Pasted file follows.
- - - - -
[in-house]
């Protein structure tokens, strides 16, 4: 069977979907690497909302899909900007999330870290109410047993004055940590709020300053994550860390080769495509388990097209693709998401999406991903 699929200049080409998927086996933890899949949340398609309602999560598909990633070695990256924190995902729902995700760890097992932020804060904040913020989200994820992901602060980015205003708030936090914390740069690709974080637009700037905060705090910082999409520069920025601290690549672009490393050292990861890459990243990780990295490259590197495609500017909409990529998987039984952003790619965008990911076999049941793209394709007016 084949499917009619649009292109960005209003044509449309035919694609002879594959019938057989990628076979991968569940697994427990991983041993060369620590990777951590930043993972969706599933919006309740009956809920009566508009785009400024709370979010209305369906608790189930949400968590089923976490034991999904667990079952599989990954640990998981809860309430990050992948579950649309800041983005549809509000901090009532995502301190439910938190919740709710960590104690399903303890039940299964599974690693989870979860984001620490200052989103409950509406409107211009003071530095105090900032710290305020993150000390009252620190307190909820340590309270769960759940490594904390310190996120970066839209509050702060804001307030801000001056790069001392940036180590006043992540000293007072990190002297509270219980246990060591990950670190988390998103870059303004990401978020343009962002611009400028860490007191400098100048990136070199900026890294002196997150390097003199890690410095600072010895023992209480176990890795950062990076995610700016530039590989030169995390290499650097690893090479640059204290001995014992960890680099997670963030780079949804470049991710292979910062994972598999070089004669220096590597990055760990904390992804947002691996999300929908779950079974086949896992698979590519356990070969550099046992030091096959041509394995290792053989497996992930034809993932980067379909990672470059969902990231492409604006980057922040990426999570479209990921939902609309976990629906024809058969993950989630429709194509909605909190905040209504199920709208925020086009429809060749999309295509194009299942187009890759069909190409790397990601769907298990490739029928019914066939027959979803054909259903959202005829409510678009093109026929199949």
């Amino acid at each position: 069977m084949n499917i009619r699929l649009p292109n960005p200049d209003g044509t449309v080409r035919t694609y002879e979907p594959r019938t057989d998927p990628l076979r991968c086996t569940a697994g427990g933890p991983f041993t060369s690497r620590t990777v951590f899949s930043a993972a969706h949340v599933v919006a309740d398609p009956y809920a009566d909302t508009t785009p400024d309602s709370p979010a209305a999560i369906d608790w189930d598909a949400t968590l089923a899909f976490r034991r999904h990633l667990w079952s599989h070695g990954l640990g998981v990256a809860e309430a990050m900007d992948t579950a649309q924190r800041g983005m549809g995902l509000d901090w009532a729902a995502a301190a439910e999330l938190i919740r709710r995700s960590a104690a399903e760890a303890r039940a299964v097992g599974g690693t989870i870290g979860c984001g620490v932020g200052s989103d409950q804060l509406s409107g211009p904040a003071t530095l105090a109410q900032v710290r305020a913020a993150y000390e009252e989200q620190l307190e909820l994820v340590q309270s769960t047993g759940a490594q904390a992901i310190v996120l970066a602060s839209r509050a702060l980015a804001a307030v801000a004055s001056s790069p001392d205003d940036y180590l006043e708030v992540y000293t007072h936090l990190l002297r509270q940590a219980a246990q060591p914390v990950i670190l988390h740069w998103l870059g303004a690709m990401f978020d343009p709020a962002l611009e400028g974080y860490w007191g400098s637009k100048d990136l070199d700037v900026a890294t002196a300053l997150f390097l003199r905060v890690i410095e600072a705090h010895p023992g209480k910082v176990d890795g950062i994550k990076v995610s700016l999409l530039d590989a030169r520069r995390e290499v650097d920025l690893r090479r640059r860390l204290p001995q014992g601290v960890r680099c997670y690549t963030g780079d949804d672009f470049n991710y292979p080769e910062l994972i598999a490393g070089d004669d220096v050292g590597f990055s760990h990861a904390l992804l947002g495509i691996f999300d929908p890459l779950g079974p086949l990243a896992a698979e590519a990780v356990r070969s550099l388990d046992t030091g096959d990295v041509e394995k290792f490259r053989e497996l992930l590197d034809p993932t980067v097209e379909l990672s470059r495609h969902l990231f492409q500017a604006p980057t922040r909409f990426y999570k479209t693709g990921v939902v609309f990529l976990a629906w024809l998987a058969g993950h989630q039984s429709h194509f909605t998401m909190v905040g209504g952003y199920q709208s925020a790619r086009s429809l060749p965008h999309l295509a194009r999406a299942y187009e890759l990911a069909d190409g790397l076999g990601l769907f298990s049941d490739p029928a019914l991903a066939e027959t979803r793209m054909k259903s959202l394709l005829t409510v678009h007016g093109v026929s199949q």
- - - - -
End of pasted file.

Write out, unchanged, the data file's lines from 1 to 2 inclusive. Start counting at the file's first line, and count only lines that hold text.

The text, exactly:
[in-house]
């Protein structure tokens, strides 16, 4: 069977979907690497909302899909900007999330870290109410047993004055940590709020300053994550860390080769495509388990097209693709998401999406991903 699929200049080409998927086996933890899949949340398609309602999560598909990633070695990256924190995902729902995700760890097992932020804060904040913020989200994820992901602060980015205003708030936090914390740069690709974080637009700037905060705090910082999409520069920025601290690549672009490393050292990861890459990243990780990295490259590197495609500017909409990529998987039984952003790619965008990911076999049941793209394709007016 084949499917009619649009292109960005209003044509449309035919694609002879594959019938057989990628076979991968569940697994427990991983041993060369620590990777951590930043993972969706599933919006309740009956809920009566508009785009400024709370979010209305369906608790189930949400968590089923976490034991999904667990079952599989990954640990998981809860309430990050992948579950649309800041983005549809509000901090009532995502301190439910938190919740709710960590104690399903303890039940299964599974690693989870979860984001620490200052989103409950509406409107211009003071530095105090900032710290305020993150000390009252620190307190909820340590309270769960759940490594904390310190996120970066839209509050702060804001307030801000001056790069001392940036180590006043992540000293007072990190002297509270219980246990060591990950670190988390998103870059303004990401978020343009962002611009400028860490007191400098100048990136070199900026890294002196997150390097003199890690410095600072010895023992209480176990890795950062990076995610700016530039590989030169995390290499650097690893090479640059204290001995014992960890680099997670963030780079949804470049991710292979910062994972598999070089004669220096590597990055760990904390992804947002691996999300929908779950079974086949896992698979590519356990070969550099046992030091096959041509394995290792053989497996992930034809993932980067379909990672470059969902990231492409604006980057922040990426999570479209990921939902609309976990629906024809058969993950989630429709194509909605909190905040209504199920709208925020086009429809060749999309295509194009299942187009890759069909190409790397990601769907298990490739029928019914066939027959979803054909259903959202005829409510678009093109026929199949």